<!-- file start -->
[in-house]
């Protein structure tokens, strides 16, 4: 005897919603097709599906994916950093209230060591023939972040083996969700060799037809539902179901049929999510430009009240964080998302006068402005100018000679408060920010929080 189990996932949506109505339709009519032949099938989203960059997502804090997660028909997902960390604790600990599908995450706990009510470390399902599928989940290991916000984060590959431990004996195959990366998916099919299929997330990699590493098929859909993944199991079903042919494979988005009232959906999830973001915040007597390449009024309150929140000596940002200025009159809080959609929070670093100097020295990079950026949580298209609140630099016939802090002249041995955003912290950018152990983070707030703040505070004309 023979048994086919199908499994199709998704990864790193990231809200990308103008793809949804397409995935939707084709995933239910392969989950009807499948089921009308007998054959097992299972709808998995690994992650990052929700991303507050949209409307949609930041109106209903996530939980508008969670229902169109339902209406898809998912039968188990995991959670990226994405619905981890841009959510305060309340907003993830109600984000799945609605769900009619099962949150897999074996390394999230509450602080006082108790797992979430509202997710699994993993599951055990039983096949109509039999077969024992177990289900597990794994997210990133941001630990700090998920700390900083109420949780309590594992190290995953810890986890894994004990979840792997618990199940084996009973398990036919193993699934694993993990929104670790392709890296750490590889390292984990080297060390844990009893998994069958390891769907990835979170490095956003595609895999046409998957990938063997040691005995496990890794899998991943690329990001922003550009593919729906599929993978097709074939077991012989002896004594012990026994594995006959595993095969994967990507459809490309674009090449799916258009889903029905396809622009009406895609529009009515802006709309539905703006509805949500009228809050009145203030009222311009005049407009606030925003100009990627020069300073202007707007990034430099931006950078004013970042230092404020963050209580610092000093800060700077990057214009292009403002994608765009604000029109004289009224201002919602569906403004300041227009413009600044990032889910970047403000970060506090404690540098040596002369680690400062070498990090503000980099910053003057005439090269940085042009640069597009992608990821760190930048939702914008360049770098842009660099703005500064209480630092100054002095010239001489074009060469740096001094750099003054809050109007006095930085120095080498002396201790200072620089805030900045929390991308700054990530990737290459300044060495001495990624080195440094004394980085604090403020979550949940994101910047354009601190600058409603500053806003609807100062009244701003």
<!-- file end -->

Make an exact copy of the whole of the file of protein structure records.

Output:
[in-house]
């Protein structure tokens, strides 16, 4: 005897919603097709599906994916950093209230060591023939972040083996969700060799037809539902179901049929999510430009009240964080998302006068402005100018000679408060920010929080 189990996932949506109505339709009519032949099938989203960059997502804090997660028909997902960390604790600990599908995450706990009510470390399902599928989940290991916000984060590959431990004996195959990366998916099919299929997330990699590493098929859909993944199991079903042919494979988005009232959906999830973001915040007597390449009024309150929140000596940002200025009159809080959609929070670093100097020295990079950026949580298209609140630099016939802090002249041995955003912290950018152990983070707030703040505070004309 023979048994086919199908499994199709998704990864790193990231809200990308103008793809949804397409995935939707084709995933239910392969989950009807499948089921009308007998054959097992299972709808998995690994992650990052929700991303507050949209409307949609930041109106209903996530939980508008969670229902169109339902209406898809998912039968188990995991959670990226994405619905981890841009959510305060309340907003993830109600984000799945609605769900009619099962949150897999074996390394999230509450602080006082108790797992979430509202997710699994993993599951055990039983096949109509039999077969024992177990289900597990794994997210990133941001630990700090998920700390900083109420949780309590594992190290995953810890986890894994004990979840792997618990199940084996009973398990036919193993699934694993993990929104670790392709890296750490590889390292984990080297060390844990009893998994069958390891769907990835979170490095956003595609895999046409998957990938063997040691005995496990890794899998991943690329990001922003550009593919729906599929993978097709074939077991012989002896004594012990026994594995006959595993095969994967990507459809490309674009090449799916258009889903029905396809622009009406895609529009009515802006709309539905703006509805949500009228809050009145203030009222311009005049407009606030925003100009990627020069300073202007707007990034430099931006950078004013970042230092404020963050209580610092000093800060700077990057214009292009403002994608765009604000029109004289009224201002919602569906403004300041227009413009600044990032889910970047403000970060506090404690540098040596002369680690400062070498990090503000980099910053003057005439090269940085042009640069597009992608990821760190930048939702914008360049770098842009660099703005500064209480630092100054002095010239001489074009060469740096001094750099003054809050109007006095930085120095080498002396201790200072620089805030900045929390991308700054990530990737290459300044060495001495990624080195440094004394980085604090403020979550949940994101910047354009601190600058409603500053806003609807100062009244701003």